One constant in life outside of death and taxes (and as the saying goes, they're just for the little people) is negotiation. From the time you get up in the morning and try to get the bathroom when others want it, through going to work or school or both, and then out for some recreational time, you negotiate constantly. Maybe you're trying to gain access to the bathroom, navigate through traffic or mass transit, manage demands and expectations, or cooperate with friends or fellow participants, volunteers, or what have you. It's all negotiation.
That's exactly what's been happening between the EU and Greece, only instead of a set of ordinary negotiations, the two sides are locked in a game of Chicken. You probably know the game, with two drivers heading toward each other on a narrow road. The first to swerve is the cowardly chicken. If both turn away, there is a draw. And if neither gives way, the result is a head-on collision.
Both have been barreling head one toward one another, refusing to back down, insisting on what each wanted. However, the referendum yesterday in Greece was the equivalent of one driver welding the steering wheel so it cannot turn. The Greek public gave a resounding no to Europe's demand for more austerity as part of a rescue package. Now the EU has to decide whether to reopen negotiations or hold fast and let Greece face economic and operational collapse, without enough money to pay salaries, keep important facilities open, or pay for imports the country needs.
One of the biggest problems with economics and negotiation theory is how much they can depend on the assumption of rational actors. People will choose the best outcomes for themselves, so many, but not all, experts say. The assumption came about in economics because some, particularly the so-called Chicago School, wanted to apply various areas of mathematics for neat solutions.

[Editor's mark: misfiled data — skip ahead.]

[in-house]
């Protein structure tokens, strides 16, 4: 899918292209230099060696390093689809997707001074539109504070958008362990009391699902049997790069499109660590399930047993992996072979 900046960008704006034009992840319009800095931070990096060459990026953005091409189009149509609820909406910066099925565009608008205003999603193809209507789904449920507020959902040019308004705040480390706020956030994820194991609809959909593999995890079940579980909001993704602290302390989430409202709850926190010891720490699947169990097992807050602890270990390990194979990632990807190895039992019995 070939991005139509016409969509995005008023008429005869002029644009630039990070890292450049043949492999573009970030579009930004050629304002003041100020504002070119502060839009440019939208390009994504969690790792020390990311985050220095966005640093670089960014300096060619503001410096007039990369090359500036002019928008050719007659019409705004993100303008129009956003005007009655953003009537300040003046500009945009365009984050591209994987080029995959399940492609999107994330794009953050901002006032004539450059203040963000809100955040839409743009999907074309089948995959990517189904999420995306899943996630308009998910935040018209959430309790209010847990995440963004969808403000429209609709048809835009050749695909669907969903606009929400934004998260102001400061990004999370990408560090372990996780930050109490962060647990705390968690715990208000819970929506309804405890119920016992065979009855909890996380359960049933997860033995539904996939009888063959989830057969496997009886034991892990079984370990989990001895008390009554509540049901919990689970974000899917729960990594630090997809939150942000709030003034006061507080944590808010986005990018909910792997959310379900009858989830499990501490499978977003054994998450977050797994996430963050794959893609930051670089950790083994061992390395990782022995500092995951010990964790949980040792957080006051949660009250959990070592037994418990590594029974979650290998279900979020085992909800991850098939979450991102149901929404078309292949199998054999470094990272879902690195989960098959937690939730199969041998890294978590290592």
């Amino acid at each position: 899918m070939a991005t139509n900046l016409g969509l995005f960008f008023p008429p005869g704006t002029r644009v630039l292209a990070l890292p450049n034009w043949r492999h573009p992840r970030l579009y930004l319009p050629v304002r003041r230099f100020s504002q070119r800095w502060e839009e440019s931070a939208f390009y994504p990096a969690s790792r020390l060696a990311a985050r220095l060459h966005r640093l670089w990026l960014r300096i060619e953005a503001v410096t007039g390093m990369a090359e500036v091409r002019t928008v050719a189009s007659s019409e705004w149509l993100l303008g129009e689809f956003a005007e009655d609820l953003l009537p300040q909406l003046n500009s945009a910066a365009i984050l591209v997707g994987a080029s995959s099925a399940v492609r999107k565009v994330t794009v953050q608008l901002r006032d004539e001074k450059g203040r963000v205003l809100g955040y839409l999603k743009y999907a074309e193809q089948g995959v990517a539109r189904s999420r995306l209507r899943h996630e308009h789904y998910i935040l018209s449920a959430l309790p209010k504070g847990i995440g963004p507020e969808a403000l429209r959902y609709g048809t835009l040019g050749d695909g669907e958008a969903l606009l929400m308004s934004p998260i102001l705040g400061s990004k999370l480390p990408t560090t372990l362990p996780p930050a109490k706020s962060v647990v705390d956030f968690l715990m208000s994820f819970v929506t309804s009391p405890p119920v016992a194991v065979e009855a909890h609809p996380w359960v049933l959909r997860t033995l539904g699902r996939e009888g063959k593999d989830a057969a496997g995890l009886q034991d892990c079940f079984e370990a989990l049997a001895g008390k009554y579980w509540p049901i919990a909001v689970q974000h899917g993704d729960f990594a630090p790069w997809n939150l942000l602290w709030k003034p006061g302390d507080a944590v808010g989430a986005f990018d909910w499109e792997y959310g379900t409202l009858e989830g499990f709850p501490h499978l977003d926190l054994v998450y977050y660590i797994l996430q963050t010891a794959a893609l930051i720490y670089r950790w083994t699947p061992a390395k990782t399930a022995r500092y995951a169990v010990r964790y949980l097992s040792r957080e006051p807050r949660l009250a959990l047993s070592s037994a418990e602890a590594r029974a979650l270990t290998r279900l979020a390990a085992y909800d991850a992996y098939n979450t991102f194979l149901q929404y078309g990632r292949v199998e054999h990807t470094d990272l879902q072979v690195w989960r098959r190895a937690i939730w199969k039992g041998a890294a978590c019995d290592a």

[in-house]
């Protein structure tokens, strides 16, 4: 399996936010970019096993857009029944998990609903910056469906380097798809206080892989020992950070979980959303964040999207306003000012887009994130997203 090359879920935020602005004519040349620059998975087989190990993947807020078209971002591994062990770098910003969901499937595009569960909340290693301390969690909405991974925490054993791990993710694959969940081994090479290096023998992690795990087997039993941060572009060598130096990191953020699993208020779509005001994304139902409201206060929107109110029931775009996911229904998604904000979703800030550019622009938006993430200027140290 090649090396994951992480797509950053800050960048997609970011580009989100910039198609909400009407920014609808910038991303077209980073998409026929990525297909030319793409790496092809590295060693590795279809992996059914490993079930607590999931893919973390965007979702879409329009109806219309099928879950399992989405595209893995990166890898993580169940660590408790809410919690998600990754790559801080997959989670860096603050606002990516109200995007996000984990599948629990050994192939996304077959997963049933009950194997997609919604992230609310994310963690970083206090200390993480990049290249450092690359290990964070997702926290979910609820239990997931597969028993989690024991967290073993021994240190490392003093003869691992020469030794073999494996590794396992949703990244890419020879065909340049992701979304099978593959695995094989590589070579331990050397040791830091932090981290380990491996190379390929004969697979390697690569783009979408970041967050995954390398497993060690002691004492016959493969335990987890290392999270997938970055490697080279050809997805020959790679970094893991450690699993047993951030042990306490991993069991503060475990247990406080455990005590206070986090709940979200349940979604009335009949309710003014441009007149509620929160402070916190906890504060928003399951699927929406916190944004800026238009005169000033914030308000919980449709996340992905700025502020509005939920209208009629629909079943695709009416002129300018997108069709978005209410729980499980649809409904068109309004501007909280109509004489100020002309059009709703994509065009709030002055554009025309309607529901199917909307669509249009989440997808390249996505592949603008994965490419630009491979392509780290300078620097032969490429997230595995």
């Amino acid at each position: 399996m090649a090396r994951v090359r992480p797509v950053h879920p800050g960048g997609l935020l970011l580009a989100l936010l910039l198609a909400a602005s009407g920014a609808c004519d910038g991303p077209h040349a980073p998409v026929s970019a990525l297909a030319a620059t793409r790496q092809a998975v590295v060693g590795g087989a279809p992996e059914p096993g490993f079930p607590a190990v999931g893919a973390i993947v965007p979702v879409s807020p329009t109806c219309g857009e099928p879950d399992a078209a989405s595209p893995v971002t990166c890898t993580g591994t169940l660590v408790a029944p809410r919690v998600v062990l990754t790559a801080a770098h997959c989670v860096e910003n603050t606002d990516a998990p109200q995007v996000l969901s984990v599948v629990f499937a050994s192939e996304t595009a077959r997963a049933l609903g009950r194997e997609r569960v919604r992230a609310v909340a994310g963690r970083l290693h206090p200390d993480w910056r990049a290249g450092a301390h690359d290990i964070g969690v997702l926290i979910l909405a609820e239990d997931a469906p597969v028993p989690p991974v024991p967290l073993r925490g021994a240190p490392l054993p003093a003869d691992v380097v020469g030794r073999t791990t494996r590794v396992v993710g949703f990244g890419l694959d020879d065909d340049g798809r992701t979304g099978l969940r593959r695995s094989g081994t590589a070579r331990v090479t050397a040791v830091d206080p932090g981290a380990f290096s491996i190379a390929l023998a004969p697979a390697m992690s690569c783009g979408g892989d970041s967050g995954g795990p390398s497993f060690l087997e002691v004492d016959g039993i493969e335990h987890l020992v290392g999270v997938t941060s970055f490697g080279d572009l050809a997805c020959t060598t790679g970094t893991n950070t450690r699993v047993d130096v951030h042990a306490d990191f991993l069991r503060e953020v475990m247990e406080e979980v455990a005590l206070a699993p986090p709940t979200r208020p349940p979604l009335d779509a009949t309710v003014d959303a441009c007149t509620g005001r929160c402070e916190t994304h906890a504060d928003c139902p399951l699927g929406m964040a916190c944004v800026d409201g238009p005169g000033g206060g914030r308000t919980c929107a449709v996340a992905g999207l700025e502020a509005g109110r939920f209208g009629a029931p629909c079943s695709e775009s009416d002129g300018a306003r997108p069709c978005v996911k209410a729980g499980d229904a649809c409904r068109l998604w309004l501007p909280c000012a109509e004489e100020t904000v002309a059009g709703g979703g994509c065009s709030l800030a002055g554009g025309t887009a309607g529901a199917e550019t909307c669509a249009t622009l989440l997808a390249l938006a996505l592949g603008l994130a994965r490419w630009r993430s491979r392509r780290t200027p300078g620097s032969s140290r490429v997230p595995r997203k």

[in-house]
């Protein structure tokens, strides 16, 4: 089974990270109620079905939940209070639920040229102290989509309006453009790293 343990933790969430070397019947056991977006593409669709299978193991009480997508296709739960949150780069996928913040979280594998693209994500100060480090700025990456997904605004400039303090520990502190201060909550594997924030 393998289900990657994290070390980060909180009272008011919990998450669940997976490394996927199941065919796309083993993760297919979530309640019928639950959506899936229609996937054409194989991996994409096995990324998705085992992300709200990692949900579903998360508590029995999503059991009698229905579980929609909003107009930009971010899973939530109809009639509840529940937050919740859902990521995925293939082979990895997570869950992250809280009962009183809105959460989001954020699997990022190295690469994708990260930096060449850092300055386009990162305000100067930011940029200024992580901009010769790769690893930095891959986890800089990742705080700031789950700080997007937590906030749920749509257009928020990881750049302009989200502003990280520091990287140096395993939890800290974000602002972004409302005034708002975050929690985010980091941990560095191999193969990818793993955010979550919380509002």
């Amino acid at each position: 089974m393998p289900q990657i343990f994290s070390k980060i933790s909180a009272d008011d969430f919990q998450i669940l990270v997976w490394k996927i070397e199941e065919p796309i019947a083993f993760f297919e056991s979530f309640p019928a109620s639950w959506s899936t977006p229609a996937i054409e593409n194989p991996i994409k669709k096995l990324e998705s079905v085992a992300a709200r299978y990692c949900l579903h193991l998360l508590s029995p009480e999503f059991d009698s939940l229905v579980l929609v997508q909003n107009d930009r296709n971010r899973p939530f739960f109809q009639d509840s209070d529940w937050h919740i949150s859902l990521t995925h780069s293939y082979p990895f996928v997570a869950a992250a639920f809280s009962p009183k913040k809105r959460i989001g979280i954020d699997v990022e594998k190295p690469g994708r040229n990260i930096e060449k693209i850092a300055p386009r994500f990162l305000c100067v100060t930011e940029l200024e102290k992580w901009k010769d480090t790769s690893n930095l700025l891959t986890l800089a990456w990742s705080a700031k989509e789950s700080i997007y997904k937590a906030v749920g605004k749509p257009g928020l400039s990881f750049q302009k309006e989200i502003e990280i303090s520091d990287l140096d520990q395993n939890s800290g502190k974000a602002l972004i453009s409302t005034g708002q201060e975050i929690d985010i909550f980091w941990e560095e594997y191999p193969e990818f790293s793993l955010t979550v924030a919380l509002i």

Unfortunately, people are largely driven by emotion and seldom make decisions that seem rational. The reason is that while economists can compare gains and losses expressed in monetary terms, they have a much harder time understanding and comparing emotional values. Being human is a messy business.
In the case of Greece and the EU, both sides have some heavy emotional baggage. Even though Greeks are ultimately at fault for the problems the country fell into, when Europe offered help, it did so with strings, demanding such austerity that, according to Nobel Prize-winning economist Joseph Stiglitz, "the contraction in government spending has been predictably devastating: 25% unemployment, a 22% fall in GDP since 2009, and a 35% increase in the debt-to-GDP ratio." This was like a modern Treaty of Versailles, the negotiated end of World War I that drove Germany into hyperinflation and economic collapse and paved the way for Nazi control and World War II.
Why did the Greeks vote heavily against the EU's proposal, even given the potential problems that could arise? Probably because people thought that the EU might give way, with a collapse meaning European bankers would never see loans repaid, and because they figured they couldn't lose any more than they already had.
On Europe's side there is an entirely different set of emotional factors. The EU is afraid to give in, as that might be like negotiating with kidnappers for victims. Should Greece get away with its gambit, other member countries might do the same. And yet, the combination of fear of loss and the hope of reclaiming some of those billions sent over, and made available by politically-connected corporations, might make them more pliable.
Both sides are driven by what seems to be rational strategy in concert with emotional drivers that the other probably doesn't completely understand or appreciate. And that is the danger, because neither side in the negotiation can then accurately gauge the value of the emotional imperative of the other. Perhaps the EU will let Greece crash, hoping to scare individuals into compliance. The situation is a reminder that no matter how much you've calculated the rational pros and cons of another, you can be taken for a rude surprise if you forget that we are all capable of being hysterical hand-wringers who will cut off our nose to spite our face.